ERIC Identifier: ED405535
Publication Date: 1995-00-00
Author: Stevens, Brenda A. - Ellerbrock, Lynette S.
Source: ERIC Clearinghouse on Counseling and Student Services Greensboro NC.
Crisis Intervention: An Opportunity To Change. ERIC Digest.
Crisis intervention is emergency first aid for mental health (Ehly, 1986). This digest provides a brief, conceptual overview of crisis intervention, and summarizes the steps a worker may use to identify, assess, and intervene with an individual experiencing crisis.
The Chinese language contains two characters which, taken together, connote the concept of crisis. The first character, "wei," indicates a critical or dangerous situation, while the second one, "ji," means an opportunity for change. Thus, these characters together indicate that crisis is a point in time that allows the opportunity to change.
Crisis intervention involves three components: 1) the crisis, the perception of an unmanageable situation; 2) the individual or group in crisis; and 3) the helper, or mental health worker who provides aid. Crisis intervention requires that the person experiencing crisis receive timely and skillful support to help cope with his/her situation before future physical or emotional deterioration occurs.
A crisis may occur when an individual is unable to deal effectively with stressful changes in the environment. A stressful event alone does not constitute a crisis; rather, crisis is determined by the individual's view of the event and response to it. If the individual sees the event as significant and threatening, has exhausted all his/her usual coping strategies without effect, and is unaware or unable to pursue other alternatives, then the precipitating event may push the individual toward psychological disequilibrium, a state of crisis (Caplan, 1964; Smead, 1988).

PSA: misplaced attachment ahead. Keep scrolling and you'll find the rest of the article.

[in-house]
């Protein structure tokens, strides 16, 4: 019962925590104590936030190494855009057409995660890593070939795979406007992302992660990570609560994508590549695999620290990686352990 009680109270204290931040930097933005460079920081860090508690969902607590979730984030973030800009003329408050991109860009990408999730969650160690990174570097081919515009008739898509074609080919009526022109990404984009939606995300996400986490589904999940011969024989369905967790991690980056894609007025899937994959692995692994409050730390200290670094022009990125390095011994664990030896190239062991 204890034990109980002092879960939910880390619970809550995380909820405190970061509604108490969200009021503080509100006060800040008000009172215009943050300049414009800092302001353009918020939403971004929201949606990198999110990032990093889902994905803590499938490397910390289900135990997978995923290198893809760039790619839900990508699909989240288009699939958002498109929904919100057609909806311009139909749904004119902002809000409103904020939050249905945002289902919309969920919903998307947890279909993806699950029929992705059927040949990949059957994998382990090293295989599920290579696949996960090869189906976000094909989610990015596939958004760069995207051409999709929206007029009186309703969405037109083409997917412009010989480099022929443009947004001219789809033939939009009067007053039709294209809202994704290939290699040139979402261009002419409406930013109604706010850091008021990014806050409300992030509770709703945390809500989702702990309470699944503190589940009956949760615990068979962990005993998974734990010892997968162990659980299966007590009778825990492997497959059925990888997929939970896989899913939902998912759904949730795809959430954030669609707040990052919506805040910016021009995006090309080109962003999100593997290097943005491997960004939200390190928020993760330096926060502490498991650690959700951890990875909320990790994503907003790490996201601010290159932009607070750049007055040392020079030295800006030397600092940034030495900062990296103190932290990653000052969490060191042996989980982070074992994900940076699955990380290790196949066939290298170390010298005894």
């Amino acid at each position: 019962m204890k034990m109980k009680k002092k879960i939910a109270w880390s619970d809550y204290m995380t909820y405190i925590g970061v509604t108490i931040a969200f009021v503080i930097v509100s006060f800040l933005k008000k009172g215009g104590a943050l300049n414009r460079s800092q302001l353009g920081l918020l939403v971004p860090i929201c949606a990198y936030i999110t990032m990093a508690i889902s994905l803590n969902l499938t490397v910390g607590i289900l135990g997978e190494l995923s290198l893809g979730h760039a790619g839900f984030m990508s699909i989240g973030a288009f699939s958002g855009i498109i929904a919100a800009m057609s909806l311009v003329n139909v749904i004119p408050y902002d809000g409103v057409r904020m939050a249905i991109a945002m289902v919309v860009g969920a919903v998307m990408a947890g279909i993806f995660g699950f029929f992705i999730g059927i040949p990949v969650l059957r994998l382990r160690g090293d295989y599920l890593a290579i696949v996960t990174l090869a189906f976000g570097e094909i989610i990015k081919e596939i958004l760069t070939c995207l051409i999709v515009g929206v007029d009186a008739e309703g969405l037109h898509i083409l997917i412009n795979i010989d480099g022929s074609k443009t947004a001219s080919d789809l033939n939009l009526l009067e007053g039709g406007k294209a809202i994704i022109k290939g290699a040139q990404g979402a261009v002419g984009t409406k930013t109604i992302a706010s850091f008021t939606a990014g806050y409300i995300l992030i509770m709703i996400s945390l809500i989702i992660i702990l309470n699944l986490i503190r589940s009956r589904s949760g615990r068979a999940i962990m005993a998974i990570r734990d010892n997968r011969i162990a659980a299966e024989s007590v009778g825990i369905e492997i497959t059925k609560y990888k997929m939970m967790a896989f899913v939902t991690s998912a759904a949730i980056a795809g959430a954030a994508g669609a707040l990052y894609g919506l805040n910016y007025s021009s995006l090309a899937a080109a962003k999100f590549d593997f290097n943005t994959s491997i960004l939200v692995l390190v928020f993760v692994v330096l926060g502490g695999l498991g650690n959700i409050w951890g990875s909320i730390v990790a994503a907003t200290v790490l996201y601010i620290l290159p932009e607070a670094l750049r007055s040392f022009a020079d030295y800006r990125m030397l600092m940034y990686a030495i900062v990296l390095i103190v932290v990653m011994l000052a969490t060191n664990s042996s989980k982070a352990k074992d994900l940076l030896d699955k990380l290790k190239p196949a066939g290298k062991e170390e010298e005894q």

Psychological disequilibrium may be characterized by feelings of anxiety, helplessness, fear, inadequacy, confusion, agitation, and disorganization (Smead, 1988). At this point, the individual experiencing this disequilibrium may be most receptive to outside assistance, thus providing an opportunity for behavioral change and a return to balance. To summarize, a crisis results from a person's negative perception of a situation.
Psychologists, counselors, social workers, mental health personnel, and therapists are trained to provide services to individuals in crisis. These workers can assist an individual or group in crisis by providing direct intervention, by identifying alternative coping skills, or by consulting with others. A helper's primary goals in a crisis are to identify, assess, and intervene; to return the individual to his/her prior level of functioning as quickly as possible; and to lessen any negative impact on future mental health. Sometimes during this process, new skills and coping mechanisms are acquired, resulting in change.
Identification recognizes that a problem exists and it focuses on 1) the event's significance in the person's environment, and 2) the person's current functioning. The event or crisis may be categorized as either developmental or situational (Smead, 1988). Developmental crises result from predictable change, and are due to normal growth or development, such as the onset of adolescence. Situational crises are either predictable, arising from certain events, such as divorce or failing a grade, or are unpredictable, such as an accidental death or natural disaster. Both types involve a change in circumstances, usually accompanied by a loss, which can precipitate a crisis reaction in an individual.